* = Data not yet available
Unduplicated = Students are able to be in two gap groups

Expulsions

Expulsions:

Increasingly, Virginia schools are implementing Positive Behavioral Interventions and Supports, a nationally-recognized approach to support positive academic and behavioral outcomes for students. This positive approach to discipline prepares teachers and principals to implement new techniques that reduce disruptive student behaviors that lead to suspensions and decrease instructional time.

An expulsion (removal from school for 365 calendar days) may only be imposed by a local school board. The student must be told of the charges against him or her. If the student denies them, he or she is given an explanation of the facts as known to the school and an opportunity to present his or her version of what occurred.  The parent (and child) must be noticed in writing of the proposed expulsion, the reasons the expulsion is being proposed, and of the right to a hearing before the school board or a sub-committee of the school board, depending on local policy. If the student is expelled, the parent is sent a written notification of the length of the expulsion and information on the availability of community-based educational, training, and intervention programs. The notice must state whether the student is eligible to return to regular school or to attend an approved alternative education program or an adult education program offered during or after the period of expulsion. The student may apply for readmission to be effective one calendar year from the date of his or her expulsion. For more information, see A Parent’s Guide To Understanding Student Discipline Policies and Practices In Virginia Schools.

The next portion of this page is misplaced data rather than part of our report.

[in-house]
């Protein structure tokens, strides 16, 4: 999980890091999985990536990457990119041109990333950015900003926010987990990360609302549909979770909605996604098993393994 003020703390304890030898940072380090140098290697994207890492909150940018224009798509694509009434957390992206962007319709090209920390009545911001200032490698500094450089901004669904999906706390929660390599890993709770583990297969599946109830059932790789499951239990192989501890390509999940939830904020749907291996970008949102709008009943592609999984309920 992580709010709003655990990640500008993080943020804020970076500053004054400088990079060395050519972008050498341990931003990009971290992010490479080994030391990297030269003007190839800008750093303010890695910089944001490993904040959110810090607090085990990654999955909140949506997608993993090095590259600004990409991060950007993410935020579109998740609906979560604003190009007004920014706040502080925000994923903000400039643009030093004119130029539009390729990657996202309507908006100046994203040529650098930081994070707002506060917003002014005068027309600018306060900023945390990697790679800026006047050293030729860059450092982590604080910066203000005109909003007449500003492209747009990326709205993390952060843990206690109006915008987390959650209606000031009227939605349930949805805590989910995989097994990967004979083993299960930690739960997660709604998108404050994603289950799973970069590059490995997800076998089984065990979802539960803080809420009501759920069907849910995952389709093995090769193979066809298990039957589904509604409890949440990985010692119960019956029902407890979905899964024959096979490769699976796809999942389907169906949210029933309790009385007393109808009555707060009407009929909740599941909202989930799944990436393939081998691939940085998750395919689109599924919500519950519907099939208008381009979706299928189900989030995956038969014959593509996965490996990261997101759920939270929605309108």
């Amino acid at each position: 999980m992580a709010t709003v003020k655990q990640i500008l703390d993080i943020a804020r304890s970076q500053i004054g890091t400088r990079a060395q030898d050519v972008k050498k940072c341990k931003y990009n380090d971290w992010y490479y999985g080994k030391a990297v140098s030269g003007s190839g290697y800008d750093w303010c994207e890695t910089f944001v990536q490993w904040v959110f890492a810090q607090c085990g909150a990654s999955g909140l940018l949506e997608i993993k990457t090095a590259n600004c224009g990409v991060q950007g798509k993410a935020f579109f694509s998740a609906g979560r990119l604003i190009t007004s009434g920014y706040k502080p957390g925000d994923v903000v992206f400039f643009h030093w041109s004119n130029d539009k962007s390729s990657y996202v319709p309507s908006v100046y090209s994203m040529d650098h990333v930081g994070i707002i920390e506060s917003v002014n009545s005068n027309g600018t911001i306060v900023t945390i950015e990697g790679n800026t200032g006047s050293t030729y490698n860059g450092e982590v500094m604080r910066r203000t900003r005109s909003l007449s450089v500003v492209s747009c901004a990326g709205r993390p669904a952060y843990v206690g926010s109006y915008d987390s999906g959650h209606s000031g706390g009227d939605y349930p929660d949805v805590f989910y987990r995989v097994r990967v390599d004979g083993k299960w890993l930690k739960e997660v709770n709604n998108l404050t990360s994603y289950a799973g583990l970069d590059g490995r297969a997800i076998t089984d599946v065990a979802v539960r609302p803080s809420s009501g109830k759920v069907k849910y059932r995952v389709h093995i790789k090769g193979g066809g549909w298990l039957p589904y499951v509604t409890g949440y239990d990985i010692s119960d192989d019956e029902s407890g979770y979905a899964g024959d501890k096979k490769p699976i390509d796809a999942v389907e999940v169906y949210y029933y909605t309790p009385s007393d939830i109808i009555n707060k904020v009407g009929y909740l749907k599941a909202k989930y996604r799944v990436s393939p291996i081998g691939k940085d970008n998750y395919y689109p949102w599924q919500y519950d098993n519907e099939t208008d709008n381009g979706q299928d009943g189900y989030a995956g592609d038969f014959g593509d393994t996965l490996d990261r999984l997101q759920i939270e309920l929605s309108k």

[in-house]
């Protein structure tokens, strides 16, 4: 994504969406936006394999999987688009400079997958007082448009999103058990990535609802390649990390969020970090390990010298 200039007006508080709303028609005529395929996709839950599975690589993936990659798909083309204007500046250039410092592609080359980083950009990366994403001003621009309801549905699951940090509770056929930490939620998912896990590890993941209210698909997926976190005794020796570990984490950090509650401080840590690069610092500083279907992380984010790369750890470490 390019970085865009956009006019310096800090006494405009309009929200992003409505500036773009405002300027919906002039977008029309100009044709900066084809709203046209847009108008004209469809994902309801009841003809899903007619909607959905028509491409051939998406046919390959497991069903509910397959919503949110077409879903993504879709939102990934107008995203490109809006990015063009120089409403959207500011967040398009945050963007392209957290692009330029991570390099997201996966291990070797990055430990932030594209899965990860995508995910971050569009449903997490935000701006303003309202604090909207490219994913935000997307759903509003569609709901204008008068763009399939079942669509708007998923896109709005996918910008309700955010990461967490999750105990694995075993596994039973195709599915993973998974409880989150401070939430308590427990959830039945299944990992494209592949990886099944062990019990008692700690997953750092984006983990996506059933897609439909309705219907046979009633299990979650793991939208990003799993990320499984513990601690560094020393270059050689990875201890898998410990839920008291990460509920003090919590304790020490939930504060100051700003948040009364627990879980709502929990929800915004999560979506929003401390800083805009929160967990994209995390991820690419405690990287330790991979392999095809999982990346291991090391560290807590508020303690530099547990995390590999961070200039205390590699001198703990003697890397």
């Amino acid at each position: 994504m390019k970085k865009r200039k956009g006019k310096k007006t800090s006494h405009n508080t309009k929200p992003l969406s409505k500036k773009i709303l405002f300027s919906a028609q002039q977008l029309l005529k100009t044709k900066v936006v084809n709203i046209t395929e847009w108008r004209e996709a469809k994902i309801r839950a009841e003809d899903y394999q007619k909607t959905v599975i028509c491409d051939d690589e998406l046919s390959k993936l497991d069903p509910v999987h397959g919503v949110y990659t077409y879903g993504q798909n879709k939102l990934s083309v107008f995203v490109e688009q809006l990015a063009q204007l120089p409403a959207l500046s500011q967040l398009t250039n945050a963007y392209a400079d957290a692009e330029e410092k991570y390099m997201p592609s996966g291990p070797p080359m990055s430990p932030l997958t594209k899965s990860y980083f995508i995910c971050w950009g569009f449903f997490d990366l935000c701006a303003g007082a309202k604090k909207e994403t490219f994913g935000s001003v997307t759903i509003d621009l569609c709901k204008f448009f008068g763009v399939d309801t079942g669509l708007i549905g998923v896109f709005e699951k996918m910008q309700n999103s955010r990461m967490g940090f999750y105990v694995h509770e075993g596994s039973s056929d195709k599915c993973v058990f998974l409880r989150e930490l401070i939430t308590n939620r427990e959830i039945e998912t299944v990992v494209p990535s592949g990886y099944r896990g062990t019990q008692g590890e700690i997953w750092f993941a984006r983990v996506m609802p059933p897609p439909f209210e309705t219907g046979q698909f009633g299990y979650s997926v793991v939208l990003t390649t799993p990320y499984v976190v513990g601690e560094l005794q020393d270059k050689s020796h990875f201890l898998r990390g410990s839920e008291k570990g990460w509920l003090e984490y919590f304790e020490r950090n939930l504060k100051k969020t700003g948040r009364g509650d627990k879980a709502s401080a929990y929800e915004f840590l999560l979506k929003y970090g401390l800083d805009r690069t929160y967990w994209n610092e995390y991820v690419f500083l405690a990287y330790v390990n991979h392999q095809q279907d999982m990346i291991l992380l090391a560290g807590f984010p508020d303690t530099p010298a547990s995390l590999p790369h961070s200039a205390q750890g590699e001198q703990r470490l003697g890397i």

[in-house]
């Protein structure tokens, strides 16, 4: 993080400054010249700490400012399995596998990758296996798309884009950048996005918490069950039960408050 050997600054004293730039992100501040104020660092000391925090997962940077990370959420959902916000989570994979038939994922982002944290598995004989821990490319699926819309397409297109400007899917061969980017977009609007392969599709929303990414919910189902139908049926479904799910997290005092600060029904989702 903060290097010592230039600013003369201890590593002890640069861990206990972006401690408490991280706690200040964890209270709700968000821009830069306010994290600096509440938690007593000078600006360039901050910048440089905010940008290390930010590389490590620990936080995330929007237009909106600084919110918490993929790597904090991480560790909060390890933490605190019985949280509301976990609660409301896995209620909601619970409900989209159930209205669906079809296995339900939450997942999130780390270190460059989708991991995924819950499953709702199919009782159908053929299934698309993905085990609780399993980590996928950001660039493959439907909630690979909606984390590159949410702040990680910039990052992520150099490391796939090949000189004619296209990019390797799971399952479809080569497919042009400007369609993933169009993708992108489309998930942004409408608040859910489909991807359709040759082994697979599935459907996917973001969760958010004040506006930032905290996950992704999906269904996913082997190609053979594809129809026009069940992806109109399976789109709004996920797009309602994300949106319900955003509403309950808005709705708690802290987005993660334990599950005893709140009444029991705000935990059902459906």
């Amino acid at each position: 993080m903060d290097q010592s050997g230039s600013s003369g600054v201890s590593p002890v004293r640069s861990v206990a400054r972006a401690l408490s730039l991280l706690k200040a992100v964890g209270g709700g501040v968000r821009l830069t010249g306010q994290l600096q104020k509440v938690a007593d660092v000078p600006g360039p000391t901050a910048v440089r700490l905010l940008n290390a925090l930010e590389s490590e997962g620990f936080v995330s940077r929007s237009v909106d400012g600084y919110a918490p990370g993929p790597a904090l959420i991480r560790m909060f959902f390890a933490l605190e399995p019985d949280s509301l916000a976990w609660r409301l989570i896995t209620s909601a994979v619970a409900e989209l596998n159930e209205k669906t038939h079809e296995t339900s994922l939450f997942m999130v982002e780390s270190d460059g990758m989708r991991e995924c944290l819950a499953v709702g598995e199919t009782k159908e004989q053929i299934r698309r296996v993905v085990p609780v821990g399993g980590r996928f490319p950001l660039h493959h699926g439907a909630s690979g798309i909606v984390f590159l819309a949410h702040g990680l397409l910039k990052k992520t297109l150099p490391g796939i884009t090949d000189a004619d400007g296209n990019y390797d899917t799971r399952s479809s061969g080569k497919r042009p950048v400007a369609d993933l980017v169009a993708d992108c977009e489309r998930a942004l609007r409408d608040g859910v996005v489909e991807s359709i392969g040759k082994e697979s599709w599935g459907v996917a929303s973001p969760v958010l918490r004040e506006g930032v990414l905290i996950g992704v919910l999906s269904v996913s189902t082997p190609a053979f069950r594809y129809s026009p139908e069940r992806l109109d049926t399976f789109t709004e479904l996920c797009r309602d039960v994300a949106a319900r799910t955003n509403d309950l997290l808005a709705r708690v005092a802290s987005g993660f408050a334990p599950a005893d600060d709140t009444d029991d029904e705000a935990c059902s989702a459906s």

Expulsions
 2013-20142014-20152015-2016
Subgroup% Population% Expulsions% Population% Expulsions% Population% Expulsions
American Indian0.2440.2390.279
Asian2.3931.9582.234
Black20.8520.24818.706
Hispanic6.2016.20833.335.817
Native Hawaiian0.1950.2390.233
White63.08663.51565.286100
Two or more races7.0311007.59366.677.445
LEGEND< = A group below state definition for personally identifiable results
- = No data for group
* = Data not yet available
Unduplicated = Students are able to be in two gap groups

Free and Reduced Meal Eligibility

Free and Reduced Meal Eligibility:

School divisions that choose to take part in the National School Lunch Program get cash subsidies and donated commodities from the U.S. Department of Agriculture for each meal they serve. In return, they must serve lunches that meet Federal requirements, and they must offer free or reduced-price lunches to eligible children. The School Breakfast Program operates by supporting breakfasts in the same manner as the National School Lunch Program.

 

At the beginning of each school year, letters and meal applications are distributed to households of children attending school. This letter informs households that school nutrition programs are available and that free and reduced-price meals are available based on income criteria. Applications have been eliminated totally in divisions that implement the community eligibility provision for all schools within the division.

Children from families with incomes at or below 130 percent of the poverty level are eligible for free meals. Those between 130 percent and 185 percent of the poverty level are eligible for reduced-price meals, for which students can be charged no more than 40 cents for lunch and 30 cents for breakfast. All other students pay the full price for meals.

See the Virginia Department of Education website for more information about school nutrition programs.

Free and Reduced Meal Eligibility
 2013-20142014-20152015-2016
 PercentagePercentagePercentage
All Students9.9710.429.45
LEGEND< = A group below state definition for personally identifiable results
- = No data for group
* = Data not yet available
Unduplicated = Students are able to be in two gap groups

Free and Reduced Breakfast Participation of Eligible Students

Free and Reduced Breakfast Participation of Eligible Students :